February 10, 2016

Sober in College

When we are aware of the magnificence of this world we live in, we become more exposed to some pretty amazing ways others shine a light of hope that leaves an imprint on our world. In 2014, I was introduced to Paula Heller Garland, who at the time was president of Texas Association of Addiction Professionals. Heller Garland has been an addiction professional for more than 20 years, and her work has focused on advocacy and bridging the gap between prevention, treatment and recovery. She is a lecturer at the University of North Texas in the Department of Disability and Addiction Rehabilitation where she values the opportunity to mentor future counselors. Since meeting Heller Garland, I have followed her work at the University of North Texas Collegiate Recovery Program (UNT CRP) and found myself inspired by the light UNT CRP is shining to support its students. I recently sat down with Heller Garland to talk about UNT CRP.


Q: What is UNT CRP?

A: The CRP is a safe place a student in or seeking recovery can belong. We offer structured and unstructured programming to help support the recovery effort. Many college students are faced with the pressure to engage in unhealthy behaviors that jeopardize mental and physical well-being. In an abstinence-hostile environment, such as a college campus, students in recovery have difficulty and often have to decide between college and recovery. The CRP brings balance to student life and allows a student to focus on continuing recovery while pursuing their education.


The goals of the program include:

  • Educating students, faculty and staff about substance use disorders, mental health illness and other quality-of-life concerns;
  • Improving students’ success rates as identified by retention, GPAs and graduation rates; and
  • Increasing opportunities for current and new students by promoting wellness and long-term recovery programming initiatives.

Q: How did UNT CRP come to light?
A: Robert Ashford, a student in recovery, came to me about three years ago with a desire to start a student organization to support students in recovery. The CRP started from that organization, Eagle Peer Recovery. It was something I had wanted to do for a while, but I found no student momentum behind the program when I initiated it. Having a student take the lead was key. I shepherded the initiative and provided guidance when necessary, but the boots-on-the-ground work was directly a result of student work, sacrifice, dedication and vision. Eventually, our department put its own resources and space behind it, and we all have worked to grow it into a full-fledged, supported by academic fees CRP.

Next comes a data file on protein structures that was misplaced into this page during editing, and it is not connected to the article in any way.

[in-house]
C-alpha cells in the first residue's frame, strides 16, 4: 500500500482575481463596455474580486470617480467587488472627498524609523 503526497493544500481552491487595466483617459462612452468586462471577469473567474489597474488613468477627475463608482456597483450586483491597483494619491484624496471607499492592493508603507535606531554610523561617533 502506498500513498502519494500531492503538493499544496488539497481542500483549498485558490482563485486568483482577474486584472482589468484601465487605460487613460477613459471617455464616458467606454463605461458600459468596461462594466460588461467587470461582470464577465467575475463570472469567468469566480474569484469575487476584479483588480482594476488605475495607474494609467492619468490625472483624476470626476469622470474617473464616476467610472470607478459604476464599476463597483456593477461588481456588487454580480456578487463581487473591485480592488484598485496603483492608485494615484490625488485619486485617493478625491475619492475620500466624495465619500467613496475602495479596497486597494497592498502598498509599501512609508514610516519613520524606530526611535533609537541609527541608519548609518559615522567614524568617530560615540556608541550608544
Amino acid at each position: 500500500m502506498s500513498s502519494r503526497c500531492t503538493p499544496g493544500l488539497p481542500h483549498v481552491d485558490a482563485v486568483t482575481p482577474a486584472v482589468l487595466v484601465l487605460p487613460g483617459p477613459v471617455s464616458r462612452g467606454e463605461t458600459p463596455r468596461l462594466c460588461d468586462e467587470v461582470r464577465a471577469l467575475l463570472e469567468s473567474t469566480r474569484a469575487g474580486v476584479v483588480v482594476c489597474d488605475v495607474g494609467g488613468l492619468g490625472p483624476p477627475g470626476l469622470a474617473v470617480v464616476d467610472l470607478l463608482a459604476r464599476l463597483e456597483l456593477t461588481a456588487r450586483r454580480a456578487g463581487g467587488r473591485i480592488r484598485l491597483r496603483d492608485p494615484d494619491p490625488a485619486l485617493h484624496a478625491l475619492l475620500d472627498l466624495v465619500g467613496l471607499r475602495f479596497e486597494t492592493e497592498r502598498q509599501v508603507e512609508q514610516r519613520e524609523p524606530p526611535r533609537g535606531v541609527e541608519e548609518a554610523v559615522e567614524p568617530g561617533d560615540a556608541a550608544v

Q: What makes UNT CRP unique?
A: We are the first fully integrated behavioral health CRP in the country. We have students in recovery from a broad spectrum of disorders, from mental health to substance use disorder. We have on-campus recovery housing and are in partnership with a collegiate-focused outpatient program opening on campus by spring. We don’t require a student be in recovery for a specified period of time before becoming involved. We believe in all paths to recovery.

Q: What is the dream moving forward?
A: We’d like to have a building dedicated specifically for collegiate recovery, a building that has all services under one roof: peer recovery programming, recovery housing, academicians and researchers, and an operating recovery-focused counseling center providing services where students can complete practicum and internships. What we have now is amazing and has happened in a much shorter period of time than imagined; however, it is time for society to recognize addiction and behavioral health for what it is— not a bad and chosen behavior but a public health crisis—and to step up to support the recovery community with all the resources we offer to those recovering from any other illness.

It is time to throw a benefit dinner for the parents who cannot afford to send their son to college after having spent their life savings on treatment because insurance got away without having to pay, to form a food tree for the wife who lost her husband due to an untreated disorder, or a three-day walk that raises money to further research of the biggest public health issue we are facing today. Beating people up would be unacceptable were they trying to recover from any other illness.

Here’s to more and more people coming together to support people living in or seeking recovery to find success in higher education! For more information, visit the UNT CRP program website.


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